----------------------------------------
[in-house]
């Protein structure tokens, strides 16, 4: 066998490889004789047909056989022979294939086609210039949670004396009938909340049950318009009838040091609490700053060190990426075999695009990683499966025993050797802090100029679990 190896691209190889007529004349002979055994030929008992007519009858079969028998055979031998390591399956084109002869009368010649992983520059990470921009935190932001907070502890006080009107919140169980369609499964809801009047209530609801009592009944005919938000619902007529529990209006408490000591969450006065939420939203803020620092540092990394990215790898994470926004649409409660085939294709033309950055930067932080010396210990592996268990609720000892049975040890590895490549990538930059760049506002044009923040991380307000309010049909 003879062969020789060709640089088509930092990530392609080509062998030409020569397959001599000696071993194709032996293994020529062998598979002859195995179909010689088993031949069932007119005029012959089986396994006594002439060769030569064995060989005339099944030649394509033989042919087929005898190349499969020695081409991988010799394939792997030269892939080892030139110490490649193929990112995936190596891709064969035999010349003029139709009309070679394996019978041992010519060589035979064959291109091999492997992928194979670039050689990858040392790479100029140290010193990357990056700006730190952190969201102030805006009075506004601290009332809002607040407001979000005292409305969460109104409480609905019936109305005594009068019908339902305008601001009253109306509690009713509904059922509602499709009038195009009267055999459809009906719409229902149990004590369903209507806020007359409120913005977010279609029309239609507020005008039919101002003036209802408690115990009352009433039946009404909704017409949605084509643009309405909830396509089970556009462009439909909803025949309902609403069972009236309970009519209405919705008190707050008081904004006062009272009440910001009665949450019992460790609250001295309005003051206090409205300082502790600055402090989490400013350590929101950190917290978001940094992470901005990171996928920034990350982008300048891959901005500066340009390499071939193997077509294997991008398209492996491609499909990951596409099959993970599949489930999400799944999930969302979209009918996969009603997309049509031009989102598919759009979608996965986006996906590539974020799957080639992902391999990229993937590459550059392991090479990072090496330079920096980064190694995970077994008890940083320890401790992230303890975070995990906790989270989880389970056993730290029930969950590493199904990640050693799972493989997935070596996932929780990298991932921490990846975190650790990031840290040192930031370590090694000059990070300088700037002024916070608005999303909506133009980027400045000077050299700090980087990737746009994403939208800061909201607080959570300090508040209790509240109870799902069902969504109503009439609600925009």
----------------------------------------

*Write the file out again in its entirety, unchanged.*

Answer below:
[in-house]
């Protein structure tokens, strides 16, 4: 066998490889004789047909056989022979294939086609210039949670004396009938909340049950318009009838040091609490700053060190990426075999695009990683499966025993050797802090100029679990 190896691209190889007529004349002979055994030929008992007519009858079969028998055979031998390591399956084109002869009368010649992983520059990470921009935190932001907070502890006080009107919140169980369609499964809801009047209530609801009592009944005919938000619902007529529990209006408490000591969450006065939420939203803020620092540092990394990215790898994470926004649409409660085939294709033309950055930067932080010396210990592996268990609720000892049975040890590895490549990538930059760049506002044009923040991380307000309010049909 003879062969020789060709640089088509930092990530392609080509062998030409020569397959001599000696071993194709032996293994020529062998598979002859195995179909010689088993031949069932007119005029012959089986396994006594002439060769030569064995060989005339099944030649394509033989042919087929005898190349499969020695081409991988010799394939792997030269892939080892030139110490490649193929990112995936190596891709064969035999010349003029139709009309070679394996019978041992010519060589035979064959291109091999492997992928194979670039050689990858040392790479100029140290010193990357990056700006730190952190969201102030805006009075506004601290009332809002607040407001979000005292409305969460109104409480609905019936109305005594009068019908339902305008601001009253109306509690009713509904059922509602499709009038195009009267055999459809009906719409229902149990004590369903209507806020007359409120913005977010279609029309239609507020005008039919101002003036209802408690115990009352009433039946009404909704017409949605084509643009309405909830396509089970556009462009439909909803025949309902609403069972009236309970009519209405919705008190707050008081904004006062009272009440910001009665949450019992460790609250001295309005003051206090409205300082502790600055402090989490400013350590929101950190917290978001940094992470901005990171996928920034990350982008300048891959901005500066340009390499071939193997077509294997991008398209492996491609499909990951596409099959993970599949489930999400799944999930969302979209009918996969009603997309049509031009989102598919759009979608996965986006996906590539974020799957080639992902391999990229993937590459550059392991090479990072090496330079920096980064190694995970077994008890940083320890401790992230303890975070995990906790989270989880389970056993730290029930969950590493199904990640050693799972493989997935070596996932929780990298991932921490990846975190650790990031840290040192930031370590090694000059990070300088700037002024916070608005999303909506133009980027400045000077050299700090980087990737746009994403939208800061909201607080959570300090508040209790509240109870799902069902969504109503009439609600925009």